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OCR at your fingertips (part 3)


In the real world, you’ll encounter text that isn’t very machine-readable. You’ll ask OCR to extract text, and it will fail miserably.

Using tesseract out of the box like ... | tesseract stdin stdout | ... got me very okay results, but certainly not the near-perfect results I showed off in part 1. There are three different solutions to this, and they can be combined. Briefly, they are: preprocessing, postprocessing, and tesseract config. (Skip to the bottom for the resulting command.)


The best step you can take towards improving OCR accuracy is not giving it a noisy image in the first place.

One preprocessing “trick”, is just having more detailed (read: bigger) images. Apparently tesseract data is trained on 600 dpi (highly detailed) images, while Mac retina displays hover at around 200-300 dpi. In practical terms: if the OCR fails, just zoom in and take a bigger (and therefore less pixelated looking) screenshot.

Otherwise, there are a huge number of tools for OCR image preprocessing. My favorites involve imagemagick, specifically the textcleaner script by Fred Weinhaus. My preprocessing consists of the following line:

... | textcleaner -g -e stretch -f 75 -o 10 -t 50 -s 1 - png:- | ...

I never remember what these flags are (though they are all explained well in the link above). What matters is that these flags have the following result:

Left: original. Right: after processing.

The left image has a little bit of noisiness to it due to the white-outlined text and fuzzy font. OCR has less trouble with the right image, which is sharpened and black/white. The right image gets scanned without error.

So doing some preprocessing (before scanning the image with OCR) makes a huge difference in the result.


Even with preprocessing, the output of OCR can be noisy, out of order, bizarrely spaced, etc.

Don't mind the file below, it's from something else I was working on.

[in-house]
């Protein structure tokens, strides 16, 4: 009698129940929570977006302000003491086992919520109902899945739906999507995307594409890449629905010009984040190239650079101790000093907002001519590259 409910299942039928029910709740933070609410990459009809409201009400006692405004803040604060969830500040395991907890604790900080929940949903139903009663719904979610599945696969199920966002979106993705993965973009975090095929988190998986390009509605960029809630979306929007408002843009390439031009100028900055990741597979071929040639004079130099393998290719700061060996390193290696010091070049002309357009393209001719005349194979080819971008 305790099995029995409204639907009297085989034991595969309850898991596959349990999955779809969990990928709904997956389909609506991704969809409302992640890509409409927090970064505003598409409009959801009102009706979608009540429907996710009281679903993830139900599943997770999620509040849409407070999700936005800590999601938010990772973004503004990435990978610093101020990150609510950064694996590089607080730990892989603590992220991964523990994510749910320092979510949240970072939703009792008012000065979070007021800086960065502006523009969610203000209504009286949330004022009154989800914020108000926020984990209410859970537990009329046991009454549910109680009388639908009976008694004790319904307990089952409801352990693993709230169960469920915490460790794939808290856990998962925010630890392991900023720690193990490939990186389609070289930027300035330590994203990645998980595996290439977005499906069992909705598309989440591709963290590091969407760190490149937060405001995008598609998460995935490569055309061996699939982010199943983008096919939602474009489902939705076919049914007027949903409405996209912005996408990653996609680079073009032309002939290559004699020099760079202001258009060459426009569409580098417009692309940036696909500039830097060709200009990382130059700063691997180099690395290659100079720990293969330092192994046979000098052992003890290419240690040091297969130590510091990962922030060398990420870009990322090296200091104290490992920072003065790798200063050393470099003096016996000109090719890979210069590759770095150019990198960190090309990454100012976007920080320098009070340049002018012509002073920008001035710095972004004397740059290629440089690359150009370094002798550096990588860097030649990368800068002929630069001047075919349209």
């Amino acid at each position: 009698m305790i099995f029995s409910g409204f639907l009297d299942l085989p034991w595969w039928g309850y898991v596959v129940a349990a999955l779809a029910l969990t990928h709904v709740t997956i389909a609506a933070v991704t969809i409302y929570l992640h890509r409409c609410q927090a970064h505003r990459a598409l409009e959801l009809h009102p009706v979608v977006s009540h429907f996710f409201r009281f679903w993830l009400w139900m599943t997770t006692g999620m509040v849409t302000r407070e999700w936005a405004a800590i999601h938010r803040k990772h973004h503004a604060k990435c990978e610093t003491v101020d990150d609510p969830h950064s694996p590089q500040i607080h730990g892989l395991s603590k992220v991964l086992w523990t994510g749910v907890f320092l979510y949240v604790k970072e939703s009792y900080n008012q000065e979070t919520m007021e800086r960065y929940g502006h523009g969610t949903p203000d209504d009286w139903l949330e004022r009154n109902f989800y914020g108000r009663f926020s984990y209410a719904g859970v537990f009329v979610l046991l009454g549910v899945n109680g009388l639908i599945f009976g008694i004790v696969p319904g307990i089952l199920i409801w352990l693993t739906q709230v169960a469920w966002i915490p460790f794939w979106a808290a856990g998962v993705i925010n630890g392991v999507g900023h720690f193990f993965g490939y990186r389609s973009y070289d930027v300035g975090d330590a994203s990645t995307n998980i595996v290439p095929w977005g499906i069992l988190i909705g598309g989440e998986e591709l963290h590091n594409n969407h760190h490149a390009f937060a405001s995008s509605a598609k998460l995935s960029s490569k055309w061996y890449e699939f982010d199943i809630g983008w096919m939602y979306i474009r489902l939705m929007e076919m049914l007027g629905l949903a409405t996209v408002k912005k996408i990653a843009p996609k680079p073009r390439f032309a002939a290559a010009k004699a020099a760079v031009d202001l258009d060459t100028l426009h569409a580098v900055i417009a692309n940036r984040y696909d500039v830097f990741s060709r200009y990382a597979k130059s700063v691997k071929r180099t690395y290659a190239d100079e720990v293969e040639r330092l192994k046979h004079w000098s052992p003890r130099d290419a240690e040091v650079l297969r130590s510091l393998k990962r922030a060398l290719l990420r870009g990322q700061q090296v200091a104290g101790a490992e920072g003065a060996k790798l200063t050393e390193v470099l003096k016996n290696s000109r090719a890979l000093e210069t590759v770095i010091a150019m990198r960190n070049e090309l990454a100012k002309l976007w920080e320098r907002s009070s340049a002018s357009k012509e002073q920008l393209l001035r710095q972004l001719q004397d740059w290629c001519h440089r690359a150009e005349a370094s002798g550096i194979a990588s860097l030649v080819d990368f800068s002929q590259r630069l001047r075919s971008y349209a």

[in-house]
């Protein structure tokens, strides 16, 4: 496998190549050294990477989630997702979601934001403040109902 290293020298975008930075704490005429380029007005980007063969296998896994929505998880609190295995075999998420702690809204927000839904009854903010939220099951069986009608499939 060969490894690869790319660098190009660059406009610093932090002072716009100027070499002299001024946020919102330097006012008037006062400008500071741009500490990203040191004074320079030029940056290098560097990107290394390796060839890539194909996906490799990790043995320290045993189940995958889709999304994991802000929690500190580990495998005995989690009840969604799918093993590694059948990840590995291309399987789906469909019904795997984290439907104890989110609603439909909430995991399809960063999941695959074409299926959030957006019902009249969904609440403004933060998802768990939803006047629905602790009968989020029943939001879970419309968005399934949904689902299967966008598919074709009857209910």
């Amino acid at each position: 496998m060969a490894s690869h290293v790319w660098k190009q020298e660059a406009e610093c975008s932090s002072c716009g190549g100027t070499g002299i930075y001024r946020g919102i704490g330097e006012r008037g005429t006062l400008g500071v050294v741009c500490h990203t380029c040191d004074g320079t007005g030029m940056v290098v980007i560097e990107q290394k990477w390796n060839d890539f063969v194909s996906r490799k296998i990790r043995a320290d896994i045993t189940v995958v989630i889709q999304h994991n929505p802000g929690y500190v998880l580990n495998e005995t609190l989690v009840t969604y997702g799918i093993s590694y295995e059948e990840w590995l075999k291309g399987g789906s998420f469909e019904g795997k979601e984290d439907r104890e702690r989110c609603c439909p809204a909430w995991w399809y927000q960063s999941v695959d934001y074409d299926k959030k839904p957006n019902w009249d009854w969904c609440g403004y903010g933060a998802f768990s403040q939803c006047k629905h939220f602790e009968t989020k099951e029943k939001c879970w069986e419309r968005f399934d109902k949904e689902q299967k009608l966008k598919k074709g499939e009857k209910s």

One error that’s pretty common, in my experience, is the strange spacing. I solve this by removing leading and trailing spaces on each line. This can be fixed by inserting the following sed command into the pipeline from the last post.

... | sed -Ee 's/^[[:space:]]+|[[:space:]]+$//g' | pbcopy

But most errors do not have a simple programmable fix like this. They often warrant manual corrections. Misspellings, random breaks in words, text out of order, smart quotes when you don’t want them, etc.

Because of this, I often postprocess the OCR text output manually. You can see some examples of this manual cleanup in part 1.

Changing the flags to tesseract

By default, tesseract means tesseract -l eng --psm 3 --oem 3 --dpi 300, which affects:

Typically I add --psm 6 --dpi 226, for “6: Assume a single uniform block of text” and since my MacBook display has a density of 226 dpi.

All together now

Using all of the above techniques for enhancing OCR results, you might arrive at something like this (assuming you’ve installed imagemagick and textcleaner):

pngpaste - \
  | textcleaner -g -e stretch -f 75 -o 10 -t 50 -s 1 - png:- \
  | tesseract --psm 6 --dpi 226 stdin stdout \
  | sed -Ee 's/^[[:space:]]+|[[:space:]]+$//g' \
  | pbcopy
osascript -e 'tell application "System Events" to keystroke "v" using {command down}'

This is what I’d bind to my cmdctrlv as described back in part 2.

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OCR at your fingertips (part 2) J is my calculator